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West Des Moines Personal Injury Law Blog

Malpractice claims and the challenge of proving causation

Iowa residents are probably aware that filing a medical malpractice claim is not easy. There are requirements to be met, and there is almost always strong opposition from the other side. Before a case even gets to that stage, plaintiffs may find trouble proving causation.

A valid malpractice claim must establish two things to begin with: that the doctor neglected the standard of care and that the injury resulted from this negligence. The second part is the challenge because an injury can often result from factors outside of a doctor's control.

Maternity telemedicine in Iowa raises malpractice questions

As of New Year's Day, Iowa joined many other U.S. states in enacting a parity law for telemedicine. Your private health insurer must now cover telehealth (services delivered via the internet) to the same extent as in-person care.

The change has been widely welcomed as good news for rural Iowans. And the law might be even more important if your family is planning to have children.

How Iowa residents may be able to prove driver negligence

Iowa residents who have been injured as a result of another driver's negligence should consider the legal definition of negligence before deciding whether they want to pursue the incident in court. Negligence has one meaning in casual conversation and an entirely different legal meaning. For example, in conversation, negligence might simply mean that the driver was at fault for the accident. However, in order to prove legal negligence, the court must decide that the accident was the direct cause of a personal injury or loss.

Negligence is also defined as a failure to exercise reasonable care, which can be as straightforward as a driver failing a Breathalyzer test or as complex as determining whether the driver was distracted by something environmental, such as another car accident on the side of the road.

How improving time outs may prevent wrong-site surgery

Every week, there are anywhere between 40 and 60 wrong-site surgeries that are performed in Iowa and the rest of the U.S. The most frequent wrong-site surgeries are orthopedic, dental and spinal surgeries. Overall, the most common type of WSS is a laterality surgery, i.e. surgery on a right or left extremity or organ.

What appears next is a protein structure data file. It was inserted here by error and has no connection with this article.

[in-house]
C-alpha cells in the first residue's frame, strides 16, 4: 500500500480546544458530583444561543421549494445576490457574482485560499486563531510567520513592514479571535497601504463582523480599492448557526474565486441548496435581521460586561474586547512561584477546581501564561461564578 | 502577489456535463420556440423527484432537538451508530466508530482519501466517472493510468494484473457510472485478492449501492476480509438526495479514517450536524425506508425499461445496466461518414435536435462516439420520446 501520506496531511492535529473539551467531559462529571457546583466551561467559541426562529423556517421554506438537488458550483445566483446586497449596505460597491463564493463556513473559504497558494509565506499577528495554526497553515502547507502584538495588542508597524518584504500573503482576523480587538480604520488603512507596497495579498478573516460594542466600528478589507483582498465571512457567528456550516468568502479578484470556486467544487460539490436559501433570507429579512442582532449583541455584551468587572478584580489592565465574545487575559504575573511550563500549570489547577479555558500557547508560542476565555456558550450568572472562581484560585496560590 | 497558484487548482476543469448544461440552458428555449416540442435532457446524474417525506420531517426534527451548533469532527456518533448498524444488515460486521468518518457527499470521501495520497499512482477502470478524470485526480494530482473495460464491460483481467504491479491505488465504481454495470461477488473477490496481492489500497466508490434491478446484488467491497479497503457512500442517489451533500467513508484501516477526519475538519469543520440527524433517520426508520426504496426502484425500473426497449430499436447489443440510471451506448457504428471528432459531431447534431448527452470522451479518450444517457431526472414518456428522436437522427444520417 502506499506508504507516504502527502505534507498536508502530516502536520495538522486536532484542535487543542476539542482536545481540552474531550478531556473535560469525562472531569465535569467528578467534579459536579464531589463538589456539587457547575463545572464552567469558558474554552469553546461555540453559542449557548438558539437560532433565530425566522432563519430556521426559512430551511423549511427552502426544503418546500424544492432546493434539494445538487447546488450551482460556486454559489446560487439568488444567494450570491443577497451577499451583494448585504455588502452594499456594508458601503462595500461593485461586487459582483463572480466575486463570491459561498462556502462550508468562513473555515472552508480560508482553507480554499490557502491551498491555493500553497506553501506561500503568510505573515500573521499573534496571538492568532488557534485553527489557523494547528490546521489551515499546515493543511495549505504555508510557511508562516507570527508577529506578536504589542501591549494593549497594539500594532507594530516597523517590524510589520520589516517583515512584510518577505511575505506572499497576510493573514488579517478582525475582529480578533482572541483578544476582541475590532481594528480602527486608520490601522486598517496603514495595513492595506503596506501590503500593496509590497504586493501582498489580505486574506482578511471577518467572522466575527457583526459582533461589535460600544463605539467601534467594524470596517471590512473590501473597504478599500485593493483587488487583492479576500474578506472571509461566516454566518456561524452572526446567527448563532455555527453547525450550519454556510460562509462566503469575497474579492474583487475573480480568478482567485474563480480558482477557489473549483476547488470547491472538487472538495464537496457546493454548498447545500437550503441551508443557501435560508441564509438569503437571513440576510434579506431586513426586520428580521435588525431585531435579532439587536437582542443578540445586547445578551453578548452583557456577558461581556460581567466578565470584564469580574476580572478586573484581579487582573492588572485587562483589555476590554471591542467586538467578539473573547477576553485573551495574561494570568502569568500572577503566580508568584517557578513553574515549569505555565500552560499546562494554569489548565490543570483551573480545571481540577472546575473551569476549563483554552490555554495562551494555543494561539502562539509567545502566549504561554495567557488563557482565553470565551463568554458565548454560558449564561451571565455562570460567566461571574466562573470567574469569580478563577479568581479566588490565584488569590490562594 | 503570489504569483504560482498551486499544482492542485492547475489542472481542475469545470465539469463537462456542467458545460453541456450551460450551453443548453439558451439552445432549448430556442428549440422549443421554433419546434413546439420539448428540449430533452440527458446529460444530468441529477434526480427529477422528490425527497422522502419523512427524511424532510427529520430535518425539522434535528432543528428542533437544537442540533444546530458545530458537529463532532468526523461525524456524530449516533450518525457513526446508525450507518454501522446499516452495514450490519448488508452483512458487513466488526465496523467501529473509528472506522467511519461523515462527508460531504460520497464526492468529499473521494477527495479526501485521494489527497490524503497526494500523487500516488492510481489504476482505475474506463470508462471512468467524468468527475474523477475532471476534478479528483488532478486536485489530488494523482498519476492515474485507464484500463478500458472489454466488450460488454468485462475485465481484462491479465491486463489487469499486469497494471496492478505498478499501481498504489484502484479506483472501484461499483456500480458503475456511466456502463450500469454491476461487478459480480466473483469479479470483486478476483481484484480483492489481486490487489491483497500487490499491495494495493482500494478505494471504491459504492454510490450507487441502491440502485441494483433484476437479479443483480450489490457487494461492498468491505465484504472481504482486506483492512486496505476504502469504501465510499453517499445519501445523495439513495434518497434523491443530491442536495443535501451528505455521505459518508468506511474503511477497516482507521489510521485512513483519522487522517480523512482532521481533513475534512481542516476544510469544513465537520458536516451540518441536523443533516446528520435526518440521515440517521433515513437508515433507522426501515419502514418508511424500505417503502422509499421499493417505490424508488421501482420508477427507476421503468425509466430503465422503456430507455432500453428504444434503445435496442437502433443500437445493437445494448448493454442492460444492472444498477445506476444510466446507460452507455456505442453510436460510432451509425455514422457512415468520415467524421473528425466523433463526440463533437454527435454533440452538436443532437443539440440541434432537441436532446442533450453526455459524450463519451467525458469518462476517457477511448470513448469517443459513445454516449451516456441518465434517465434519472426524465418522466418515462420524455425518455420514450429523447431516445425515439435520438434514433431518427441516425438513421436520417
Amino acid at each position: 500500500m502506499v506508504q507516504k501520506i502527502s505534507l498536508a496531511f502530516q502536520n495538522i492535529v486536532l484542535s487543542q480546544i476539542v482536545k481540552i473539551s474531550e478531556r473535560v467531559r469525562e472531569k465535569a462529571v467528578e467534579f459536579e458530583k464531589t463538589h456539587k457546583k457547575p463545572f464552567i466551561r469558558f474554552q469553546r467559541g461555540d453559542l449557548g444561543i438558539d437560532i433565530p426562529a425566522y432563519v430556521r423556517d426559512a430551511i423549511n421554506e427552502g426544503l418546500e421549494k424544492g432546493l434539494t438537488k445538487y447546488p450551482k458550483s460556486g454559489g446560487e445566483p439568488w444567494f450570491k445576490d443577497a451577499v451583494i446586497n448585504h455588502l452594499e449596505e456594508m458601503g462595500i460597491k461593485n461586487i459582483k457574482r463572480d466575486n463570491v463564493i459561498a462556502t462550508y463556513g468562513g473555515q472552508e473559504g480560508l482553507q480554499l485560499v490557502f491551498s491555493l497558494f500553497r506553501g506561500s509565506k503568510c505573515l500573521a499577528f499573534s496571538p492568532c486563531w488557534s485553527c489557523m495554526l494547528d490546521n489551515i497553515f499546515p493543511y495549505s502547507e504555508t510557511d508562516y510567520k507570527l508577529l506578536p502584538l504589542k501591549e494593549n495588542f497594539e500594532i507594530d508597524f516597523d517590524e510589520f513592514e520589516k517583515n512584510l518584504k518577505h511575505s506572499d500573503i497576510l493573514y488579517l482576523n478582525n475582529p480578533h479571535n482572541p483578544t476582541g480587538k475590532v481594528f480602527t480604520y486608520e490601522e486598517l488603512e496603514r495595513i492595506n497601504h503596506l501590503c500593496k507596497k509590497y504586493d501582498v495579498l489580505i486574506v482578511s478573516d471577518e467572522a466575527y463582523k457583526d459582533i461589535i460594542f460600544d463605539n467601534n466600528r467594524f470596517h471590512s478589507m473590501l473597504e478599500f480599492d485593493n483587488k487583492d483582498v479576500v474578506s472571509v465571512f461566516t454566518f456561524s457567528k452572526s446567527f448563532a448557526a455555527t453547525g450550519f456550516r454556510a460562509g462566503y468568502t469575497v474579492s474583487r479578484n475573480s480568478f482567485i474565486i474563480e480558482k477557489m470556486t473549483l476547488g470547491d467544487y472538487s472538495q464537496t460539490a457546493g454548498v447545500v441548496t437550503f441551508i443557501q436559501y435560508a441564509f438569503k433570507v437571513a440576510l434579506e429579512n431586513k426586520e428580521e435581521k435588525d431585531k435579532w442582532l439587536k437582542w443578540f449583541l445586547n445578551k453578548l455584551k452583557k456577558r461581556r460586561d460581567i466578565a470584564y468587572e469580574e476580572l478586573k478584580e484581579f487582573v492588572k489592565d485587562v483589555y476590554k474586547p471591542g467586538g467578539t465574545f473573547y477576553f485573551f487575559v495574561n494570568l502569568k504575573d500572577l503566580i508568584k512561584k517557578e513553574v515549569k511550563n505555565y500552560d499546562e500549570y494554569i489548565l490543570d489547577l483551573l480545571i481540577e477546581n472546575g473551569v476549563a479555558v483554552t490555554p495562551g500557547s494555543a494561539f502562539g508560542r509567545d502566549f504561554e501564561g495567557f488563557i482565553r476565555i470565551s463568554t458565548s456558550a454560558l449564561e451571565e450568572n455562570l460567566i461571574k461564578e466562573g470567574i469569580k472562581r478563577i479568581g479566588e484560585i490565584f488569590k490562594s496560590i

As for the factors in WSS, they can be several: inadequate training, unqualified staff, lack of a safety-minded culture, poor teamwork and communication breakdowns (especially during the scheduling phase). When there are no standardized practices for verifying patients in the preoperative area, problems can arise. Another issue can lie with the "time out" that is performed in preparation of the surgery.

Would you drive a few more miles if it meant saving a life?

There’s nothing quite like the feeling of realizing you’ve forgotten something at your last stop—just as you pass the highway exit that could take you swiftly back. Now you’re looking at another 10 to 20 miles round trip, maybe, to catch the next exit, and you might consider making an illegal U-turn to save some time. But are those 20 minutes worth risking your life?

Three Iowans were killed and five more wounded after U-turns led to two car crashes in late April and early May. In both cases, the drivers were using the interstate crossover lane reserved for emergency vehicles and snowplows.

How to detect jaundice in a newborn

Sixty percent of babies are born with jaundice. An excess of the chemical bilirubin in the liver causes jaundice and can take less than a week for a baby to excrete it. This condition is recognizable by the yellowing of the baby’s skin, gums and whites of the eyes.